I never thought I’d say this, but I’m thrilled 2016 is beginning with Justin Bieber at the top of charts.
I’m actually rather impressed with the young man. He may have proven himself to be a vile human being on countless occasions (while simultaneously demonstrating the classic slow-motion car crash of child celebrity), but having three singles in the top four has to be some sort of achievement.
I say has to be because, like a lot of people, I haven’t paid any attention to the singles charts for about 15 years and, whenever curiosity gets the better of me, the combination of revulsion and astonishment leads me to quickly scurry back to my cave of ignorant bliss. I’ll stick with my Lully and Grimes, thank you.
It’s for this reason I didn’t bother listening to Mr Bieber’s Love Yourself, though for the purposes of this piece, I did force myself to listen to the NHS Choir’s Christmas single. A Bridge Over You – a medley of a song I’ve never heard and one I wish I hadn’t – is of course awful, but in a very different way to how I imagine Love Yourself to be awful. I’m sure there are people who, however misguided, genuinely enjoy Mr Bieber’s music and will probably get some sort of medium-term traction out of it. But I can’t imagine why anyone would listen to A Bridge Over You ever again.
Just as when the tone-deaf Military Wives ruined Christmas for us all in 2011, 127,000 people volunteered for another festive ear-rape this year on the basis of it being a nice thing to do, rather than for the intrinsic value of the product. So a bit like a sonic version of buying the Big Issue.
This was encouraged by a message on the music video, which urged people to “Show how much you #LoveYourNHS” by buying the single. Well, this is a concept I struggle with, because I have no love for a catastrophically flawed system of healthcare which seriously fails its patients, despite the best efforts of its frontline staff.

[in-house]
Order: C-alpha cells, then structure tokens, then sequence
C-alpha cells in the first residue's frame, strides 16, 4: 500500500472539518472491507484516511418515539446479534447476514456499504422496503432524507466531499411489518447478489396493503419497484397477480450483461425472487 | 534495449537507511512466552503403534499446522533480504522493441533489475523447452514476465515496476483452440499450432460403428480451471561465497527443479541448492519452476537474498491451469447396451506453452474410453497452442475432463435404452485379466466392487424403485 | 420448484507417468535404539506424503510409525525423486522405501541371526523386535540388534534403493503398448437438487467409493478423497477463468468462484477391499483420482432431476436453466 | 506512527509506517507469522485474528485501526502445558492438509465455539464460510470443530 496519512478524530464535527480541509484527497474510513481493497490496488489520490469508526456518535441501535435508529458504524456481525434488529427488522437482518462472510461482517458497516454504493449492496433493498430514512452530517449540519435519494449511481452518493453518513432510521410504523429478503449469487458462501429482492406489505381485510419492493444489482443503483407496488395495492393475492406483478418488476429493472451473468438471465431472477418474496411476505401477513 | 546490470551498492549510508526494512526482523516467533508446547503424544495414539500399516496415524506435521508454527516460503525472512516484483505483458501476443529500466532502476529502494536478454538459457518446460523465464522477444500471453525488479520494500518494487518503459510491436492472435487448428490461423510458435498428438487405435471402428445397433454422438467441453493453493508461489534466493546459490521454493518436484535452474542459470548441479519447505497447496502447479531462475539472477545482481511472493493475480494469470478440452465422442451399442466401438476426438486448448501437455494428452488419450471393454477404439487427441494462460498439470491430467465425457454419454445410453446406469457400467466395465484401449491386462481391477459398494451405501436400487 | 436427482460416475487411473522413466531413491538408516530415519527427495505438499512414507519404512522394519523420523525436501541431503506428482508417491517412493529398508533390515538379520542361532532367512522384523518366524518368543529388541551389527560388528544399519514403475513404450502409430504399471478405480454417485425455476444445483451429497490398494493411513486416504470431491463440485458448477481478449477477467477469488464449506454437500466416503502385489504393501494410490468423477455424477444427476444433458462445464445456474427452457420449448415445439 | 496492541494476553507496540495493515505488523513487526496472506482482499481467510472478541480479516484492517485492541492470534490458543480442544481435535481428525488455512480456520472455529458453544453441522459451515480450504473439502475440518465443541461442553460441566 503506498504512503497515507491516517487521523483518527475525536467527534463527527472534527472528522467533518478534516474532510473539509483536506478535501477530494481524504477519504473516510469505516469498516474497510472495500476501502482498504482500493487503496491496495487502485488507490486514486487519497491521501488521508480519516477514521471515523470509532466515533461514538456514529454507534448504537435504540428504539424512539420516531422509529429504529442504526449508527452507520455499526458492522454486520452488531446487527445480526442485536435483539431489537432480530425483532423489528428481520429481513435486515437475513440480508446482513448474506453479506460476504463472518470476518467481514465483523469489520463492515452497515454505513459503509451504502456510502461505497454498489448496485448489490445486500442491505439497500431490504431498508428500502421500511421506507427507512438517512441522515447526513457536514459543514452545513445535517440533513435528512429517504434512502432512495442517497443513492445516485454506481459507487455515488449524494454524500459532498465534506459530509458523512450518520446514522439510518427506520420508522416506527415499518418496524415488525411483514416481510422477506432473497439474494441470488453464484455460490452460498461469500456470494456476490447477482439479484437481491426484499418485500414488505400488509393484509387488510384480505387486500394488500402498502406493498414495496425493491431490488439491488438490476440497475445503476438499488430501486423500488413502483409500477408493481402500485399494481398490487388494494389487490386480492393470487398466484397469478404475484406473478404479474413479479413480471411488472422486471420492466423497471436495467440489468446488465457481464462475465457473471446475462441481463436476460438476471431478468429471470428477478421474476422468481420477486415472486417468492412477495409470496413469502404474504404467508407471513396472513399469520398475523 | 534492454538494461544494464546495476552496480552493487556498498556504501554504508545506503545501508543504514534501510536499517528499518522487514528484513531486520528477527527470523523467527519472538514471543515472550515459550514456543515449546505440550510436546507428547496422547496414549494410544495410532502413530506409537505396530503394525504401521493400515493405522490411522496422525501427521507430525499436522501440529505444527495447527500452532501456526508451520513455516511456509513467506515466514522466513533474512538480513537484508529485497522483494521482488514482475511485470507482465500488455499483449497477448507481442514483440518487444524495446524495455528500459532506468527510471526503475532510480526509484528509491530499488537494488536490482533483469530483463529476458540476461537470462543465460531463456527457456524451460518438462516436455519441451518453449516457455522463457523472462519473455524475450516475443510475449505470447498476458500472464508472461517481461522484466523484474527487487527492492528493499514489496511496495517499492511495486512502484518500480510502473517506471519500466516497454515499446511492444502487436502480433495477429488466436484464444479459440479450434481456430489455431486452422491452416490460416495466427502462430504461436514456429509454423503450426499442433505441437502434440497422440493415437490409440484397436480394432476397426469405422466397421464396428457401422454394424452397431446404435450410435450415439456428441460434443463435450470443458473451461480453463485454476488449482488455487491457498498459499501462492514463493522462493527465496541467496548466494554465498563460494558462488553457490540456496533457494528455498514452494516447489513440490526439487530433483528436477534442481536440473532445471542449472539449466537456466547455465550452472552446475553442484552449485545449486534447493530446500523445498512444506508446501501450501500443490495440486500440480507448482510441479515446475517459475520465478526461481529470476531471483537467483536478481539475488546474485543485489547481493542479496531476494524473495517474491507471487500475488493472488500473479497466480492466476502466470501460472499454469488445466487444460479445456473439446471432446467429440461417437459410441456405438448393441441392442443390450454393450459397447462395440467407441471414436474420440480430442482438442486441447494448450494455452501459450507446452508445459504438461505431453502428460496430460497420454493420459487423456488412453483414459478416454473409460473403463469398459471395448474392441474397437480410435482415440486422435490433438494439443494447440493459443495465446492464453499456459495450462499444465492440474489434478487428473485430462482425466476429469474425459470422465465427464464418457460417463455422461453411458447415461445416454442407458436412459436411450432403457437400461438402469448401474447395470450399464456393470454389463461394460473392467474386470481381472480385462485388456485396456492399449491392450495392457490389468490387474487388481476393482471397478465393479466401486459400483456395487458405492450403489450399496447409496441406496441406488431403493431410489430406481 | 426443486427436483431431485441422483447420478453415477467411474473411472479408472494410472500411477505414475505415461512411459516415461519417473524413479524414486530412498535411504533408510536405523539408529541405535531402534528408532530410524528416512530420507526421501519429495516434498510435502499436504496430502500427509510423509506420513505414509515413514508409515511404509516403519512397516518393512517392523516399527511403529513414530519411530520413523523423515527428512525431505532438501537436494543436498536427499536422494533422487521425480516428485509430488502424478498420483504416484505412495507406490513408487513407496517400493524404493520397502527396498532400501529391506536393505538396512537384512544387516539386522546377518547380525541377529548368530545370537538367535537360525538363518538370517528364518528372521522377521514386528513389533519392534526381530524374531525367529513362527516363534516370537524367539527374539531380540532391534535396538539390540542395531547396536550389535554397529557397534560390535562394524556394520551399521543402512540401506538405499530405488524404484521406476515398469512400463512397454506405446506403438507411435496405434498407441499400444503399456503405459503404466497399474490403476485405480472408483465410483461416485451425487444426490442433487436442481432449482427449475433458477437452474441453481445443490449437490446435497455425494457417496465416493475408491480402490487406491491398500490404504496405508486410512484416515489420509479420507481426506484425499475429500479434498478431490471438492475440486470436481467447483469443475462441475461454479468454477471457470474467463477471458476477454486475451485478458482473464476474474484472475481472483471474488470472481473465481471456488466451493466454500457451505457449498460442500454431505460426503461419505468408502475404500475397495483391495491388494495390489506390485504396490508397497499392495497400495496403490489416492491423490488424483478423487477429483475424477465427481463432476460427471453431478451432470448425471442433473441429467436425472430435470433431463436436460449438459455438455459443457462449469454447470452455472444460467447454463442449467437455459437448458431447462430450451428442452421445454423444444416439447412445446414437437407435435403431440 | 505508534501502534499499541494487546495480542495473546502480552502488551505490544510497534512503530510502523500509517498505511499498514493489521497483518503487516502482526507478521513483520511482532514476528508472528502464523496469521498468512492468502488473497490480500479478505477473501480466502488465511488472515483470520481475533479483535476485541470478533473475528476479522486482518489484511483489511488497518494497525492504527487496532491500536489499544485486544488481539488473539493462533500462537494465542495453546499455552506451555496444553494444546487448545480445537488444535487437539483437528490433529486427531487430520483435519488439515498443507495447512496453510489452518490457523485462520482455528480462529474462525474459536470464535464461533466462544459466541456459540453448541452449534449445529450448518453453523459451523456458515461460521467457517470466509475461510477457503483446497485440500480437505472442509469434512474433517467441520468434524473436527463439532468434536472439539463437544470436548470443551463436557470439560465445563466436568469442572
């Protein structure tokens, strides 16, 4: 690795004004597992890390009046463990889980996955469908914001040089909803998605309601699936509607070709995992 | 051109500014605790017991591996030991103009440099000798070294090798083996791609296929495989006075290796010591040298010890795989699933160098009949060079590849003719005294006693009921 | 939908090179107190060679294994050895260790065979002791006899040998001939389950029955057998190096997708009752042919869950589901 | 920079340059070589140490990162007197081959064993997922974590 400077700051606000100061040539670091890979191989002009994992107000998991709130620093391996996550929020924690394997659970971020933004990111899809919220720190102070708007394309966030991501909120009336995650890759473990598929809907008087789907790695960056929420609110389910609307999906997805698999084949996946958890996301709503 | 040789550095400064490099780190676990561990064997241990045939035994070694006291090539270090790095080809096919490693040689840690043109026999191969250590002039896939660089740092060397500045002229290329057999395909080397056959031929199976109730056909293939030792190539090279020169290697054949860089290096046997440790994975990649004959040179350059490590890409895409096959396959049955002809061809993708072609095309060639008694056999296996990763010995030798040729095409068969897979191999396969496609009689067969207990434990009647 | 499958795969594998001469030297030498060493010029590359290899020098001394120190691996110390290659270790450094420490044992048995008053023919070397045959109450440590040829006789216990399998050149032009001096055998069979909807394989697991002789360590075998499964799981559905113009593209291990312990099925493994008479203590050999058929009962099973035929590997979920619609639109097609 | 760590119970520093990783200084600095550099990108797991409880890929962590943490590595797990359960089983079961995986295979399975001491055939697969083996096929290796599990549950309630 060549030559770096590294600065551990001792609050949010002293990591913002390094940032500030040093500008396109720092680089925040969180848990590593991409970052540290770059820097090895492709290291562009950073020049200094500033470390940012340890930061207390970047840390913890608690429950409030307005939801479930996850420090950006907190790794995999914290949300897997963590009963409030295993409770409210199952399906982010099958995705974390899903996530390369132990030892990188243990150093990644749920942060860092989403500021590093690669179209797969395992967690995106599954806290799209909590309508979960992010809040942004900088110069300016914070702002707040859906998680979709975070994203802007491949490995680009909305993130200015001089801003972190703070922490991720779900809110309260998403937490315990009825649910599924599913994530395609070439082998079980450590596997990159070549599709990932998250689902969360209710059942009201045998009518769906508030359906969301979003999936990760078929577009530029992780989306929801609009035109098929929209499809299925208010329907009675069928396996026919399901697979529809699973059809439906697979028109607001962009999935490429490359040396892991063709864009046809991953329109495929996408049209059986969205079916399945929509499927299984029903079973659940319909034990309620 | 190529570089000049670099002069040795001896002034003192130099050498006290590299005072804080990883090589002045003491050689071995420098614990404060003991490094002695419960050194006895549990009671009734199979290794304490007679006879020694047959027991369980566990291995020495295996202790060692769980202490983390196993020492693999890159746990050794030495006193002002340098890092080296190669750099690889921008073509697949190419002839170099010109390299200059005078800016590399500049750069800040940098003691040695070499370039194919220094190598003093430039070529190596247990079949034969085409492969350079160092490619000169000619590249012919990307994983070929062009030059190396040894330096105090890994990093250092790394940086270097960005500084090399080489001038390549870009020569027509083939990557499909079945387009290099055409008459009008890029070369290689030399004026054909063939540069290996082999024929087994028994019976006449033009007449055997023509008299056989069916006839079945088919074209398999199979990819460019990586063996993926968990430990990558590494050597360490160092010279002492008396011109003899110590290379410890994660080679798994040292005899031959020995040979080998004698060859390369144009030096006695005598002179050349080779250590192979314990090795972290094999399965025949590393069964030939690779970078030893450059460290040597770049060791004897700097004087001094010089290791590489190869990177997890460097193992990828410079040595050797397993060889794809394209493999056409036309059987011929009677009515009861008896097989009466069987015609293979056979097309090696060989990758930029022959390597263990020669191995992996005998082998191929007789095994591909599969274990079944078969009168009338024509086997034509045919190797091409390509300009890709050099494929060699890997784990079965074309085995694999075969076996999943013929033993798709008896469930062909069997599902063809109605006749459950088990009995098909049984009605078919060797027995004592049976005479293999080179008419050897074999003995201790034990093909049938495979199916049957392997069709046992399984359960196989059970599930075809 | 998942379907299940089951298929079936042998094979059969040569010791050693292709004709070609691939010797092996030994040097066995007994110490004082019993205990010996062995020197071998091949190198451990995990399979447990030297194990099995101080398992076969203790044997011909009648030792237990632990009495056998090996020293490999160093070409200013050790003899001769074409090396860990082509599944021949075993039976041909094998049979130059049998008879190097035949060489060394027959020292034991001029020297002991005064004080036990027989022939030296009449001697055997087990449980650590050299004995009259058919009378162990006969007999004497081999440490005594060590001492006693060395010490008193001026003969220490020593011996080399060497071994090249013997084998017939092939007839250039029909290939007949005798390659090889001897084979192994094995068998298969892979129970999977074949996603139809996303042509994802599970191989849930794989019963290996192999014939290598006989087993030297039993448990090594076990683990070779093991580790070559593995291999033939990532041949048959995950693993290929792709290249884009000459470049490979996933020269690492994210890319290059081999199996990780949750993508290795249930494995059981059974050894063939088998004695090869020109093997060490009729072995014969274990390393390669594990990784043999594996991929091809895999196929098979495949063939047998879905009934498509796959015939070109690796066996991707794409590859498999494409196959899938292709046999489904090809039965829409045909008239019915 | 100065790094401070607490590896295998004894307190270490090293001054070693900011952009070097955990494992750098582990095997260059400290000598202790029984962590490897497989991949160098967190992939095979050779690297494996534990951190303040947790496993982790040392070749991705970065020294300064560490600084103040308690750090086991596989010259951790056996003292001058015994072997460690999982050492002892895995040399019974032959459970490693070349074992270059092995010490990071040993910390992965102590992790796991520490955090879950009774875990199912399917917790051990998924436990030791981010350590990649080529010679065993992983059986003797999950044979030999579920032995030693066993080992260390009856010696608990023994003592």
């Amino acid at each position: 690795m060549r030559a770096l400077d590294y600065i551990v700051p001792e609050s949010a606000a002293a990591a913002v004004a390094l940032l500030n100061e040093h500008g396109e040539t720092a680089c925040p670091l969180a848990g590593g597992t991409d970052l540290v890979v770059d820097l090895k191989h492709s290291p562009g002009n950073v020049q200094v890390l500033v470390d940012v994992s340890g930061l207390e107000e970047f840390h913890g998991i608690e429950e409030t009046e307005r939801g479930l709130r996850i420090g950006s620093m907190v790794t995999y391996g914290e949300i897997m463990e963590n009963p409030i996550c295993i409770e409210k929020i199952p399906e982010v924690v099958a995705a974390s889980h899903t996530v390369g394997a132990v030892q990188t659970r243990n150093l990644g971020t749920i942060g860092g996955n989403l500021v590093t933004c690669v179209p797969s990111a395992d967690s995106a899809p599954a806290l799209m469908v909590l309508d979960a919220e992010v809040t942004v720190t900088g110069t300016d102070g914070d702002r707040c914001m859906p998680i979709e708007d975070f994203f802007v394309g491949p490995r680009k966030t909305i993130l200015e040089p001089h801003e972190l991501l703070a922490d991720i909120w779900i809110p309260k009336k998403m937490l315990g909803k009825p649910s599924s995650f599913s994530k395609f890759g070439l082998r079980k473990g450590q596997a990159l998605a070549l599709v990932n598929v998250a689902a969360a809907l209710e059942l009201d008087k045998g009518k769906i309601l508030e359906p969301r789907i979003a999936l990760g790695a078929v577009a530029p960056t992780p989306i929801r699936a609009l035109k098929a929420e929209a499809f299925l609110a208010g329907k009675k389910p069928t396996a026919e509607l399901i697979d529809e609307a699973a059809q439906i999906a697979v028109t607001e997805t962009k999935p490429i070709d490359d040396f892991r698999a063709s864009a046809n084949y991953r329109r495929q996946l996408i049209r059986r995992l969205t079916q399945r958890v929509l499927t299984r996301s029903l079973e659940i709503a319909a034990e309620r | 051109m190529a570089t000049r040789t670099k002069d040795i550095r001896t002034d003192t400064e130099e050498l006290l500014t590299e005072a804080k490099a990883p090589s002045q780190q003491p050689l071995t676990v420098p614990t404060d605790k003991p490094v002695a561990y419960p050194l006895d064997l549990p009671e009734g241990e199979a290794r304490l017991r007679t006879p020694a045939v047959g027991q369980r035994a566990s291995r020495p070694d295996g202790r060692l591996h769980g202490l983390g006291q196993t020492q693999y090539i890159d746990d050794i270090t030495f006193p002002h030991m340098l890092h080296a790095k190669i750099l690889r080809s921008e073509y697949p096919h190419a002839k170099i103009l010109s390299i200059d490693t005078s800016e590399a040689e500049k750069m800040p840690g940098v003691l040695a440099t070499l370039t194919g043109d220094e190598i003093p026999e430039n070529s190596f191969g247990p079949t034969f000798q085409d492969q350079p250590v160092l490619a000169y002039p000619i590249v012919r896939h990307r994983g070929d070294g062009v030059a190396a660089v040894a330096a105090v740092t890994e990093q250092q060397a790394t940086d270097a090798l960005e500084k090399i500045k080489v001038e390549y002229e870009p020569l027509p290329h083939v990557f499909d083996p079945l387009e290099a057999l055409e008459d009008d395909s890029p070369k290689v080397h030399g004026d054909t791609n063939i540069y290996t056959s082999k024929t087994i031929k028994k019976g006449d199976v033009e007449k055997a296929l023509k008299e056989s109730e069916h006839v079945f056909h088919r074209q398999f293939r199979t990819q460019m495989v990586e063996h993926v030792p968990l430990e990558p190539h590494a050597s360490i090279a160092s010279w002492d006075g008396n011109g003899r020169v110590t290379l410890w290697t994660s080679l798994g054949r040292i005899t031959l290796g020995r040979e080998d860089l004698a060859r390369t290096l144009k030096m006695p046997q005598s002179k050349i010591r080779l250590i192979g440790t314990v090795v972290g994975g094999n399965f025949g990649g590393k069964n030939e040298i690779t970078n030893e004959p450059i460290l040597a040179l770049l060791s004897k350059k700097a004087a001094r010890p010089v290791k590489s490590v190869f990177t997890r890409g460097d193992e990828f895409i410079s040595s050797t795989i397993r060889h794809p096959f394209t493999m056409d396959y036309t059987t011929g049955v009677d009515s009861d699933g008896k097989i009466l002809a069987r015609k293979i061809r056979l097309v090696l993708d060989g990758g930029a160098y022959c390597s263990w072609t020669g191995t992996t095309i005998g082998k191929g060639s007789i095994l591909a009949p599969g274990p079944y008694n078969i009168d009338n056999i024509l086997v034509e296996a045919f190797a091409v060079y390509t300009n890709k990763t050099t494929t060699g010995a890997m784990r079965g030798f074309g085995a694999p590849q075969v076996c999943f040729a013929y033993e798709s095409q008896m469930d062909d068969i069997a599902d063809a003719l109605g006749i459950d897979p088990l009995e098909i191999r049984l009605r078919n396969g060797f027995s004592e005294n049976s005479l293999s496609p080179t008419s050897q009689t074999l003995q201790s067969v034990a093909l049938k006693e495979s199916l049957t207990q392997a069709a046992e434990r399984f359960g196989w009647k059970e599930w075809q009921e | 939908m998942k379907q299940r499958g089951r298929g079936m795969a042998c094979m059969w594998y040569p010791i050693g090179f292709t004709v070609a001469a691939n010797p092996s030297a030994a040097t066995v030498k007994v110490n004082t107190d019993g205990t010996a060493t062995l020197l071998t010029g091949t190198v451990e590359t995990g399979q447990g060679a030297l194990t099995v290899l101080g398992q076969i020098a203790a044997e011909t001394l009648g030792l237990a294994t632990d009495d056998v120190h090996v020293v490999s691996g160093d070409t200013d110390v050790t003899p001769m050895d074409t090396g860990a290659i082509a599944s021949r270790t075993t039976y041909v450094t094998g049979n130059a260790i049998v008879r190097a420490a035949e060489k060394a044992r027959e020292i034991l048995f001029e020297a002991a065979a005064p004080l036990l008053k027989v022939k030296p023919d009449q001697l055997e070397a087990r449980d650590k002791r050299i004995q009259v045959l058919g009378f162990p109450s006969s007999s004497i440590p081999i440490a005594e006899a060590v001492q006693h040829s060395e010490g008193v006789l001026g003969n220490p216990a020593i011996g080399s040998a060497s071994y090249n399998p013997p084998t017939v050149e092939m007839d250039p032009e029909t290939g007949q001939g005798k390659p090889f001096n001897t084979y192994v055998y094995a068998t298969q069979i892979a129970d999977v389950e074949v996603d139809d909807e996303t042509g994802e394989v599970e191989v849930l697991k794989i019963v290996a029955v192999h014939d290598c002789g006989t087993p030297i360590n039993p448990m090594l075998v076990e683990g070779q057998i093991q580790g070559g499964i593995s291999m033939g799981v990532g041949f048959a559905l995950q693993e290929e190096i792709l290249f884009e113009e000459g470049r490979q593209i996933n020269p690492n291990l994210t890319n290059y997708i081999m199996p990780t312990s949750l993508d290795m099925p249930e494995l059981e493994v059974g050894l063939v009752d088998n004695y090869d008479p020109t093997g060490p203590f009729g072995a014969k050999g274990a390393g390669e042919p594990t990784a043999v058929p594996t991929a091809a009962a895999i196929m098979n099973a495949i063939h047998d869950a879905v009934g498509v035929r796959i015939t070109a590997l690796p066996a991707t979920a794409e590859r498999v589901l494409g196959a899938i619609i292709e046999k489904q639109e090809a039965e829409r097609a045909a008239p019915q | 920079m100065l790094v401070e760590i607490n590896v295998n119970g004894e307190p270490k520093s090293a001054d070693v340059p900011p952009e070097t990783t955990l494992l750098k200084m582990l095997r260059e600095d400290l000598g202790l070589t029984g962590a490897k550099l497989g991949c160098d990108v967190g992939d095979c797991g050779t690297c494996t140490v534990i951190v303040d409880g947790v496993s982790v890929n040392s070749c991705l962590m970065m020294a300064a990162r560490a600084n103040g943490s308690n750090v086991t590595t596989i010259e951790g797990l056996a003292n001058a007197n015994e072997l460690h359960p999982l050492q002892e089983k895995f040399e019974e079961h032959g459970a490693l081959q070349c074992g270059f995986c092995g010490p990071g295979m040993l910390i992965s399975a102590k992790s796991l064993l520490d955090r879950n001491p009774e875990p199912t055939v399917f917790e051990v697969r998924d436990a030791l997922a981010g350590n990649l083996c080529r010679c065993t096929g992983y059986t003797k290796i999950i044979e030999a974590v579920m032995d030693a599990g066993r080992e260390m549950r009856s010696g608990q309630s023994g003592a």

But that distinction – between the structure of the NHS and the people who work for it – is one we seem to struggle with in this country. So, instead of a conversation about why the NHS continues to fail the people who pay for it, we again exalted it as an infallible deity, this time in a kind of Christmas Day papal coronation.
I had the pleasure yesterday, for example, of welcoming some little lives into the world at Southend Hospital and was asked by one of the dads if I could mention in my newspaper report how warm, professional, and just gosh-darned amazing the midwives had been.
Of course I would, I said, and I made sure to squeeze it in because, in my book, anyone who works through the night in such messy, stressful, and vitally necessary work for what doesn’t amount to fantastic pay deserves some recognition. I’m sure it makes them feel better and it probably makes readers feel better, too.
But what struck me was when he qualified his praise with “You hear a lot of bad things about the NHS these days but they (the midwives) have been so good” – as though they were one and the same.
I’m certain dedicated health professionals would be dedicated and professional under whichever system of healthcare they were working, but the results of that hard work often depend on whether the system is working with them or against them. And, when it comes to the NHS, I’m afraid it’s working against them.
Once you have an insight into the behind-the-scenes working of the NHS, it becomes apparent the organisation is run as awfully as any state-run enterprise by its management, and I’m lucky to have a friend with a close family member who’s job it is to try and stop NHS trusts from haemorrhaging cash.
“Every time she goes to a new place she finds hundreds of thousands of pounds in savings in the first two weeks,” she says. “Not by the in-depth analysis she does later, but just renegotiating sales contracts and things like that.
“Often NHS trusts buy products at the list price they’re given, without negotiating, or buy similar products from multiple companies so they can’t take advantage of discounts in bulk buying.
“She goes in and calls all the companies selling products to her service – including all the little stuff they use thousands a year of – and demands a discount. She always gets one, a lot of the time as much as 30 per cent off. For any business person, it’s common sense, but it seems to elude a lot of NHS managers.”
But asking a civil servant to think like a businessman is like asking a baboon to think like a flight attendant. Even if he understands what you’re asking – and this is highly unlikely – you’re still going to end up with shit everywhere and probably some avoidable fatalities.
These are civil servants, and like all civil servants, every action they take is consciously or subconsciously informed by the little voice at the back of their mind whispering ‘remember, if we run out of money, the government will bail us out.’ By ‘the government’, though, they mean you and me – the taxpayer – and, like the unfortunate patients of old, this bloodletting puts the patient at serious risk.